Basal body temperature is the body’s temperature while resting. During ovulation, BBT rises slightly. Tracking BBT over several months can help a person predict when they will ovulate and be most likely to get pregnant.

A female is most likely to get pregnant 2–3 days before ovulation, on the day it occurs, and 12–24 hours afterward.

If a person wants to conceive, they can track their BBT for a few months to understand when ovulation usually occurs within their menstrual cycle. A person can plan to have sex during their most fertile period to increase the likelihood of getting pregnant.

This article explains what BBT is and the reasons to track it. It also discusses a female’s most fertile period and how to predict it using the BBT method.

Sex and gender exist on spectrums. This article will use the terms “male,” “female,” or both to refer to sex assigned at birth. Click here to learn more.

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BBT is the lowest body temperature that occurs after rest. In most people, a change of 0.5–1F° will occur following ovulation.

If a person wants to use the BBT method of temperature charting, they should measure their temperature at the same time every day, first thing after waking up. It is important to take the temperature before getting out of bed, eating, drinking, having sex, or doing anything else.

There are around 6 days each month when a female can conceive. If a person is trying to get pregnant, it can be helpful to know when they are ovulating.

BBT is usually lower on the days leading up to ovulation. After ovulation, it will rise again within 24 hours and remain raised.

A person can record their daily readings on a chart to make differences easy to detect. The temperature changes are very slight, so a thermometer that measures to at least tenths of a degree is the most accurate method.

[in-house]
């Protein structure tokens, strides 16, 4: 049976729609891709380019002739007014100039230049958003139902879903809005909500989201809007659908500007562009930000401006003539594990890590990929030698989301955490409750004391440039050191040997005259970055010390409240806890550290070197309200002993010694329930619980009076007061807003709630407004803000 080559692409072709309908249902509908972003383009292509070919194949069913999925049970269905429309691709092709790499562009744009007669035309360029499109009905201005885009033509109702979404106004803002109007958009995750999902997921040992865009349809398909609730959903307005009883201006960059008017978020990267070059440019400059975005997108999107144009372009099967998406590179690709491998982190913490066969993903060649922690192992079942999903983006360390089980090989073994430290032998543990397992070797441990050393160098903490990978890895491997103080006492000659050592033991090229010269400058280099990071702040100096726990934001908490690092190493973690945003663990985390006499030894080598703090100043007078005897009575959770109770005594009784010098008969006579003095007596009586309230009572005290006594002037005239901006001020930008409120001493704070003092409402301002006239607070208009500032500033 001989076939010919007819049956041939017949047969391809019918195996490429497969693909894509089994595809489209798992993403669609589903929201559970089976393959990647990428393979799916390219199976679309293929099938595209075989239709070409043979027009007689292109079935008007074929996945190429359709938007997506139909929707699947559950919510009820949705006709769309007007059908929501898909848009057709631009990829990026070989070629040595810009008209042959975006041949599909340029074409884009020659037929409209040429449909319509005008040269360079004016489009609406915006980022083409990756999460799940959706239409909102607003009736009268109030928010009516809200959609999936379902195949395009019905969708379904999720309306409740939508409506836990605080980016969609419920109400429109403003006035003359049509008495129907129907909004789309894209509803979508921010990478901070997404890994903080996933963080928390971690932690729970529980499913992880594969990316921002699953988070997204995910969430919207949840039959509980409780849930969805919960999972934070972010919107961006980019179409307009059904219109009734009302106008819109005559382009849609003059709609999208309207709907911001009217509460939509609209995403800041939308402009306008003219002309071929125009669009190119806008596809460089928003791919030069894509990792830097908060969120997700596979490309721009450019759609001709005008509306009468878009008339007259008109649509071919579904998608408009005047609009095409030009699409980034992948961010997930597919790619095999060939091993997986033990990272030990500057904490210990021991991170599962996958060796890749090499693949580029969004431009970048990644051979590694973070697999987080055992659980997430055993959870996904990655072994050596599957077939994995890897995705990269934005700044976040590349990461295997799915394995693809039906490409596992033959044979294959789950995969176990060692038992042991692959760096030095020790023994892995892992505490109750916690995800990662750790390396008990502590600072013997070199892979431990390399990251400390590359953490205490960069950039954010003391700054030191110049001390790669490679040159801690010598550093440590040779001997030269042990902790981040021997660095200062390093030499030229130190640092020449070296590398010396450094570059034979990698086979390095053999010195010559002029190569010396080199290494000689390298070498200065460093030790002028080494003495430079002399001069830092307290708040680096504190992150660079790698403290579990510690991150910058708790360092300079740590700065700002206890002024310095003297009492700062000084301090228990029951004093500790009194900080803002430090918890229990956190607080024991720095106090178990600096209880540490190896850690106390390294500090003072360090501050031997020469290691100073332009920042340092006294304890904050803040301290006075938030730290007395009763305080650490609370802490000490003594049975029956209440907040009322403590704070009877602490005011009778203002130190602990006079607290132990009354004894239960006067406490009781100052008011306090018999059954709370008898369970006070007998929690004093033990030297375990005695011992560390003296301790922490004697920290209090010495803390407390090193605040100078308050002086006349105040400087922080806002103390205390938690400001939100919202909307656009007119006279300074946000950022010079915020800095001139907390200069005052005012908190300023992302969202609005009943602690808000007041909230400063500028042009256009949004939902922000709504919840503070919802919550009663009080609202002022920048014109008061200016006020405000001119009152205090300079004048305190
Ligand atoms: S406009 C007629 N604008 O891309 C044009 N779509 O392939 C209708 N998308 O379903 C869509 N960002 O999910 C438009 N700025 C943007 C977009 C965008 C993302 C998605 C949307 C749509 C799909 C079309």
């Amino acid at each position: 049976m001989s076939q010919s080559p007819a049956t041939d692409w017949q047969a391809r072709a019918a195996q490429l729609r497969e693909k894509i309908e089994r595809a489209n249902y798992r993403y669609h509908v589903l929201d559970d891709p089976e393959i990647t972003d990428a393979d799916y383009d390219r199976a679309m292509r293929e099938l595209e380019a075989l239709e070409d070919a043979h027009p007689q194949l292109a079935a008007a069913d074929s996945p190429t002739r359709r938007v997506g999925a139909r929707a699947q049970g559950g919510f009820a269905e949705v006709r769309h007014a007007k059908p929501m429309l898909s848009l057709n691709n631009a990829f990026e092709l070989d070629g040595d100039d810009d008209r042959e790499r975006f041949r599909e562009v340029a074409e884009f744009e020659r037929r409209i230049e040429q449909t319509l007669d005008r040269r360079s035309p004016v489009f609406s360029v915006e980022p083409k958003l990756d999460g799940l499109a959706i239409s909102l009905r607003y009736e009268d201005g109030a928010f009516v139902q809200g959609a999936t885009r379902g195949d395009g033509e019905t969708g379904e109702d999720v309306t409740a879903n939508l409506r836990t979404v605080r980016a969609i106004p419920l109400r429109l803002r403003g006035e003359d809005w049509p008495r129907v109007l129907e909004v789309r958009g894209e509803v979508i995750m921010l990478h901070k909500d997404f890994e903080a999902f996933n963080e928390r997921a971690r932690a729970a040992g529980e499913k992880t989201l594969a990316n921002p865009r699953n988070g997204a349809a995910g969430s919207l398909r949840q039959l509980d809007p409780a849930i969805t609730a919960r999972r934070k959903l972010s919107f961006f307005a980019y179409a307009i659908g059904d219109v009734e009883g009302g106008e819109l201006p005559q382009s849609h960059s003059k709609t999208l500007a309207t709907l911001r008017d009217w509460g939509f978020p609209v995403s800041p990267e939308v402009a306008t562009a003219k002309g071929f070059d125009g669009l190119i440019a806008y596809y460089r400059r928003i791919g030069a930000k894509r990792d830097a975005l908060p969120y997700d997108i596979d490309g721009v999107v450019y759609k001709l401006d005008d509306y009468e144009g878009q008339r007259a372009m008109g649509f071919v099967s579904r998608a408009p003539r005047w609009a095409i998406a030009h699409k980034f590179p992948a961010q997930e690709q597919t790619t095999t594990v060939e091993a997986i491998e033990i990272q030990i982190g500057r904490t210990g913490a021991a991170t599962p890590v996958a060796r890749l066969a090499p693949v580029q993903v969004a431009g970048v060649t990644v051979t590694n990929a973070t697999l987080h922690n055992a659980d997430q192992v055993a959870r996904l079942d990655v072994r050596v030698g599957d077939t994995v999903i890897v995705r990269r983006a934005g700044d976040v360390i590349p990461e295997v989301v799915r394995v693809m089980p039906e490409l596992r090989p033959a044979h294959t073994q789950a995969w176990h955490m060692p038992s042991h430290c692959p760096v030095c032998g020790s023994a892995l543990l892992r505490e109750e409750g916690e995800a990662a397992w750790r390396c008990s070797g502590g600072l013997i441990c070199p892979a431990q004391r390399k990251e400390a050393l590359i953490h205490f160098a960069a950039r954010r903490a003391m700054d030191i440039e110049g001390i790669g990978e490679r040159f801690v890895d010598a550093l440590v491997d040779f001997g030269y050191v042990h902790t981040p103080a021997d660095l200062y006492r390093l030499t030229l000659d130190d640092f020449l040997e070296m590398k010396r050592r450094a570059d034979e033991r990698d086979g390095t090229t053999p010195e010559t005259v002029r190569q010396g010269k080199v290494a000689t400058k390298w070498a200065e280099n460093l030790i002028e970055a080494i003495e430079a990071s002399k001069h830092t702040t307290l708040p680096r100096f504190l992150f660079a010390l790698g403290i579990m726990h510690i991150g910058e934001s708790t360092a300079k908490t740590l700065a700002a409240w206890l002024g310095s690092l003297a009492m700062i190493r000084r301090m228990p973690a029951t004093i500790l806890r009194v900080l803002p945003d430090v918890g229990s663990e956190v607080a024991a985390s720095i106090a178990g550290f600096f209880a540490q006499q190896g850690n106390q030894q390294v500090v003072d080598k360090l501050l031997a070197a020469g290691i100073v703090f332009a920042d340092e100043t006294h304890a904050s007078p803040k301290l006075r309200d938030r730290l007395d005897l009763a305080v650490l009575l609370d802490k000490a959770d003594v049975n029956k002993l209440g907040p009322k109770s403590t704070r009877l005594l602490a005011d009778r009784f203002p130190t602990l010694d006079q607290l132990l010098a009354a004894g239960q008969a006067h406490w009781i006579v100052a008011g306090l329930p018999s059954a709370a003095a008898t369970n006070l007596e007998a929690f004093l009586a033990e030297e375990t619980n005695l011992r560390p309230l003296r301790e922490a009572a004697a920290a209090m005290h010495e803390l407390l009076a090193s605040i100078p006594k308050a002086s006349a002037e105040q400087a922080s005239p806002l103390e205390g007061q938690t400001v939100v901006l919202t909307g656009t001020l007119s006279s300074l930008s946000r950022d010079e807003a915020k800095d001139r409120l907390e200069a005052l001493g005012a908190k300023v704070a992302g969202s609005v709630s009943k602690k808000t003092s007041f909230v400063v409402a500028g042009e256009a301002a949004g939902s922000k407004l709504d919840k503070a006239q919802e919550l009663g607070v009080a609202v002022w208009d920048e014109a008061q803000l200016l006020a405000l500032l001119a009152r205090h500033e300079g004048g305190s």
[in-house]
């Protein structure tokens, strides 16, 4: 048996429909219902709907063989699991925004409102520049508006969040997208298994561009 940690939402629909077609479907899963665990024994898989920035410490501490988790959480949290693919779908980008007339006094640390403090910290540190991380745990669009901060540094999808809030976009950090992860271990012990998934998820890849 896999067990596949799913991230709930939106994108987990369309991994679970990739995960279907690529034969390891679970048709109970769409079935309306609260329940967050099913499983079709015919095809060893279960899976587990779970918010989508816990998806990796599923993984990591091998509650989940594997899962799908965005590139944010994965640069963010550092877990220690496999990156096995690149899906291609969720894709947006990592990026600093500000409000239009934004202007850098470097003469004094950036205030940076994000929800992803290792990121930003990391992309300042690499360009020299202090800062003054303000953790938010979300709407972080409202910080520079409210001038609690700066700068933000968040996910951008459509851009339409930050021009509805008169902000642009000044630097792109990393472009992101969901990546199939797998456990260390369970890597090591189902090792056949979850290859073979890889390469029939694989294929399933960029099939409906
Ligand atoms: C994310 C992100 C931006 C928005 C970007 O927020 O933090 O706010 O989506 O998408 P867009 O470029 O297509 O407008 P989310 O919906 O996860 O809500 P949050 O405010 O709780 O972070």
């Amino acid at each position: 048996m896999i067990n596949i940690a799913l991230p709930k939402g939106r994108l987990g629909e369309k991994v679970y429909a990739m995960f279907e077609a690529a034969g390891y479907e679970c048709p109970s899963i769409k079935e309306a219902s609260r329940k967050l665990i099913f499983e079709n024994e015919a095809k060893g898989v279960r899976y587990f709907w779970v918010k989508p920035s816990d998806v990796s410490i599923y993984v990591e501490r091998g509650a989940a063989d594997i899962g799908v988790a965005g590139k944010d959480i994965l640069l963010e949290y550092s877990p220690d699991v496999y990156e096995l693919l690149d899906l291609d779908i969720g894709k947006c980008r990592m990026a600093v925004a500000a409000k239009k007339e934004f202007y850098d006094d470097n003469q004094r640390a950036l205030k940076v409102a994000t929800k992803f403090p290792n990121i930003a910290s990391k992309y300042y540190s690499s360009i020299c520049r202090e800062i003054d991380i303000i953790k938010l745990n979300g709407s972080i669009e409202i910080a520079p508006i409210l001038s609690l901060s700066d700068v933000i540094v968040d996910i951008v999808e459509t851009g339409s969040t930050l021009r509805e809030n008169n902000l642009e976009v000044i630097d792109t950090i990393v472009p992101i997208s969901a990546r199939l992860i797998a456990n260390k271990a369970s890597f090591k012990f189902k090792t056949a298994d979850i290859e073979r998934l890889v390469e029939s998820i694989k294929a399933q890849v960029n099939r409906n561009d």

Learn more about ovulation here.

When are you most likely to get pregnant?

A person’s menstrual cycle begins on the first day of menstruation and typically lasts around 28 days, although this can vary between 21–40 days.

Ovulation occurs about 2 weeks before the start of menstruation, midway through a person’s cycle. A person is most likely to conceive on the day of ovulation, 2–3 days before, or 12–24 hours afterward. This is around days 10–16 of the menstrual cycle.

A male’s sperm can live for 3–5 days in a female’s reproductive tract. If a female has sex with a male without using a barrier method a few days before ovulation, the sperm can fertilize the egg, and they can become pregnant.

When are you least likely to get pregnant?

Once ovulation occurs and the ovary releases an egg, it has 12–24 hours for sperm to fertilize it before it dies or the body reabsorbs it. After this time, pregnancy is less likely to occur until the next menstrual cycle.

Learn more about conception here.

For most women, 97–98°F (36.1–36.6°C) is a typical BBT before ovulation. After an ovary releases an egg, BBT rises.

During ovulation, BBT will rise by 0.5–1°F on average to 97–98°F (36.1–36.6°C) and remain higher until the end of the menstrual cycle. A female’s most fertile days are 2–3 days before BBT rises.

By tracking their BBT over several months, a person can identify patterns that will help them predict when they will ovulate and optimize their chance of conceiving.